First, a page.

Nothing has done more to reinvigorate discussions about energy and fuel dependence than the tragic oil spill currently afflicting the Gulf Coast [excellent resource for trajectory, timeline and news sources]. Though scientists and oil manufacturers continue to debate the validity of the “Peak Oil” theory, a very uncomfortable reality looms that oil production may not be able to keep up with thirsty demand. With an ever-increasing global population, a constant proliferation of technology choices and lifestyle improvements, and a rising middle class in third world countries, the factors contributing to fuel consumption may be the precipice of an eventual geopolitical crisis. In an effort to showcase their dedication to addressing the most salient energy and environmental questions affecting our generation, the Discovery Channel, backed by founder John Hendricks, is launching a revolutionary four-part documentary called Powering The Future. In it, they address a range of economics, national security, social and scientific questions related to energy and fuel all through the single focal point of searching for a modern, clean, limitless supply of energy. Our coverage of Powering the Future includes a review of the first installment and an exclusive podcast interview with the show’s host, lead scientist for the Nature Conservancy, Dr. M. Sanjayan. For full content, please click “continue reading.”
“We are the energy generation, but we as Americans do not fundamentally understand what energy is, where it comes from, how we use it, and how much we need,” remarks Dr. M. Sanjayan, host of the new Discovery Channel four-part documentary Powering The Future. Indeed, any honest retrospective of the modern energy crisis first requires a primer reviewing how our dependence on major fuel sources (coal, oil, and natural gas) came about and the unique challenges that breaking it poses. I consider myself a fairly well-informed individual, particularly on scientific matters, but in watching the first installment, The Energy Revolution, even I was amazed at the sheer interconnectedness of major electrical grids, and how much links us globally in energy delivery vessels. A German electrical engineer in the documentary compares running a major grid to being an air traffic controller.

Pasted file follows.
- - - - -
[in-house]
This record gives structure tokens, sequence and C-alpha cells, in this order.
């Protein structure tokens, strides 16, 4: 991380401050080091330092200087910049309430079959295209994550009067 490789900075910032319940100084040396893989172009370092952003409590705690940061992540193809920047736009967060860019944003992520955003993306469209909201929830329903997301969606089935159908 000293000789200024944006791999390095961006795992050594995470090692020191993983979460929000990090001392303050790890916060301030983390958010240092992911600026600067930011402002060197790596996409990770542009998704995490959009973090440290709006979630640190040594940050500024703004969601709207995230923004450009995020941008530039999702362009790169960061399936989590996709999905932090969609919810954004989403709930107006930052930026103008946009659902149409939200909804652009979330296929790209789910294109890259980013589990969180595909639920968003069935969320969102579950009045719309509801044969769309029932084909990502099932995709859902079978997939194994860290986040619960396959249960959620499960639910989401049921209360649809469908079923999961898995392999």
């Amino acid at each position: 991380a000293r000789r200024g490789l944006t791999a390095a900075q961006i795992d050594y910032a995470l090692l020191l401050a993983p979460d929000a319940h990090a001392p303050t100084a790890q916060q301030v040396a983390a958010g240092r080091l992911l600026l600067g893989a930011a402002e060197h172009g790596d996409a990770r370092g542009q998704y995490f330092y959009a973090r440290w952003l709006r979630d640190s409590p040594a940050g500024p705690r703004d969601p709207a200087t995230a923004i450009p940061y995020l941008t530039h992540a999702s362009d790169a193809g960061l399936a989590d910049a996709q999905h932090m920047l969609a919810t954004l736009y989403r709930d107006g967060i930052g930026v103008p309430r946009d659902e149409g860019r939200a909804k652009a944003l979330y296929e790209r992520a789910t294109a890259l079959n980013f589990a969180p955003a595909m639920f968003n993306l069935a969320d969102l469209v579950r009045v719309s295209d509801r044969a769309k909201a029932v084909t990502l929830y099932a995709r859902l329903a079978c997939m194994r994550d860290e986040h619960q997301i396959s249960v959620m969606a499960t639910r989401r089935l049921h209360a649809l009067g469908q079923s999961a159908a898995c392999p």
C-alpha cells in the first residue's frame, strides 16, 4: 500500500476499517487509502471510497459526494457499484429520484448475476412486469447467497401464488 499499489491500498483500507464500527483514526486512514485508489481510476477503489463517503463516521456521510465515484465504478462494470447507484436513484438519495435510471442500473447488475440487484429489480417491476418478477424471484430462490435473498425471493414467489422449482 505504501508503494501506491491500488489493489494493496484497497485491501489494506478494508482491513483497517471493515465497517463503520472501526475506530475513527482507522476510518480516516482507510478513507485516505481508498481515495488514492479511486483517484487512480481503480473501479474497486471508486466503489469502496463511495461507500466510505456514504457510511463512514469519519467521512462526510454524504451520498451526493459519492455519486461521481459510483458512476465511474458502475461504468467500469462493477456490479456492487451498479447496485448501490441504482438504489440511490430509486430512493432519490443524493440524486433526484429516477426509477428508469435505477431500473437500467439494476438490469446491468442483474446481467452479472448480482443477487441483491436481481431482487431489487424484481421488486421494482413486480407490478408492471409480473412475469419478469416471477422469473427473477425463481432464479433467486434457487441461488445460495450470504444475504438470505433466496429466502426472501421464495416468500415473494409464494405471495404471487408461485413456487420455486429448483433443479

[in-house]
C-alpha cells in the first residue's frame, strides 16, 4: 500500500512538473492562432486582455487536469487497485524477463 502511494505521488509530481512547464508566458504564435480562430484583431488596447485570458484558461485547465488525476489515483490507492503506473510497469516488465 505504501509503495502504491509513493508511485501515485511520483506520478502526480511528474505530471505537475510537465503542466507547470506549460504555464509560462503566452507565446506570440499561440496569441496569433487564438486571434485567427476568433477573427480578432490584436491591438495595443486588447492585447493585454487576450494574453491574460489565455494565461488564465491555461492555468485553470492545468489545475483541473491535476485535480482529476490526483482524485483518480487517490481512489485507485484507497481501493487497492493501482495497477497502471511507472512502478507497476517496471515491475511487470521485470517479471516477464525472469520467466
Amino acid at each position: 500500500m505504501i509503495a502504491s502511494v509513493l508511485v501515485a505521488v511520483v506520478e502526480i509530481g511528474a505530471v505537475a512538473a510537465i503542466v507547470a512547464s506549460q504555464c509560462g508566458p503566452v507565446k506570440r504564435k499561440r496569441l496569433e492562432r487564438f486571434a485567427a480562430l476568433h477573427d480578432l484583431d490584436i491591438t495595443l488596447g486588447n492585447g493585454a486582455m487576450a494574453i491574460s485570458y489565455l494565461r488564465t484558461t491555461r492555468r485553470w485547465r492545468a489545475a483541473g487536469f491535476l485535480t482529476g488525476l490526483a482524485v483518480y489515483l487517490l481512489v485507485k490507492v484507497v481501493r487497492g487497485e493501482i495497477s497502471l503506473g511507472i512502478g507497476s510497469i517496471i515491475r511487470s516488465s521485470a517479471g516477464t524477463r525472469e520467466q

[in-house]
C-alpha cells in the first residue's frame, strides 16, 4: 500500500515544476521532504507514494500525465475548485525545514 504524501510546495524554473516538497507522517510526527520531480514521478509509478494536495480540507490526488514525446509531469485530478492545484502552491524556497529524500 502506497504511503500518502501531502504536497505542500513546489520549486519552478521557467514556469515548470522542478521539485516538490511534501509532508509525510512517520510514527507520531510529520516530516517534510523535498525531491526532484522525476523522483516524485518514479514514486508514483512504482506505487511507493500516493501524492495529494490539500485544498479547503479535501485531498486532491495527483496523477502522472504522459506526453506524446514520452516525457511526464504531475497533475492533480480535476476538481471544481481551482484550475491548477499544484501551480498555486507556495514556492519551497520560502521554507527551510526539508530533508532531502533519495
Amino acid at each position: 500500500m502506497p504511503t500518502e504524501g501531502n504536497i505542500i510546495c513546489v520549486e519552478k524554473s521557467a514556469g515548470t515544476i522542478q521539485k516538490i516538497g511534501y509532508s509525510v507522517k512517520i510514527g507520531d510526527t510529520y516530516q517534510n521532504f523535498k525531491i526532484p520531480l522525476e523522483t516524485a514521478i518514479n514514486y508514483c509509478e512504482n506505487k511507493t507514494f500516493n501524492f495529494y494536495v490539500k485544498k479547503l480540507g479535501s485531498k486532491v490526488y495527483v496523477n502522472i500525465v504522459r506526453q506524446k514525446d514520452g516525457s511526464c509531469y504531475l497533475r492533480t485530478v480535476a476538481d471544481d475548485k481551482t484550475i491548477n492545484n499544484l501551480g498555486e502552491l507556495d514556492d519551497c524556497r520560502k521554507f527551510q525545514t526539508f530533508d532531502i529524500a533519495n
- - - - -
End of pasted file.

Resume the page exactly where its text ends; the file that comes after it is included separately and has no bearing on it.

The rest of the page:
Much of the current hope for alternative energy sources rests in grandiose ‘silver bullet’ solutions. Scientists at the National Ignition Facility are using the world’s biggest and highest powered lasers as a power source for smashing together the hydrogen atoms in a droplet of water, resulting in nuclear fusion. This mimics the way that the sun makes energy, and, if successful, would harness a limitless supply of power. Nuclear fusion research has been ongoing since the 1940s, but has never been applied successfully on a large enough scale like the undergoing experiments at the Ignition Facility. [ScriptPhD.com was recently granted an exclusive tour of the Ignition Facility, which will be covered soon in a separate post.] Another growing ‘silver bullet’ sector has been the harnessing of two natural energy sources—the sun and wind. Wind energy is the largest (and fastest-growing) alternative source of energy. Denmark gets about 20% of its power from wind sources, while the United States gets approximately 1.2%. Photovoltaic, or solar panels, more mobile and aesthetically pleasing than wind turbines, are another popular source of alternative energy. Little money has been poured into researching photovoltaic grids as a large-scale source of energy, it holds promise. The 89 petawatts of sun that shines on the Earth each year is more than 6,000 times the 15 terawatts of electrical power consumed by human. Unfortunately, both of these energy sources face one insurmountable hurdle; their mercurial natures. Our modern lifestyles require a constant influx of power, but if the sun stops shining, or the wind stops blowing, solar and wind technologies are unreliable.
The reality is that moving energy consumption into the 21st Century will not happen with one grand discovery, but a microcosm of intermediary ones. Powering The Future provides some exciting insight into the body of research and creativity being applied to alternative energy sources. Many communities are powering themselves through clever solutions, such as Japan generating solar energy in outer space and then beaming it to Earth, or New York City harnessing wind energy from tidal waves in the East River. No role is rendered more important in this documentary than that of private organizations and academia in leading innovation and discovery. Bay Area-based Makani Power specializes in capturing and storing high-altitude wind for abundant power and energy. Caltech University solar electrochemist Dr. Nate Lewis has invented a thin coating of paint containing chemicals that catalyze the sun’s energy for power. Paint your roof, get free solar energy! In fact, just today, General Electric announced a $200 million smart grid contest for cleaner and more efficient electrical grids. The California-based X-Prize Foundation has even gotten in on the act, recently announcing a $10 million oil spill cleanup challenge.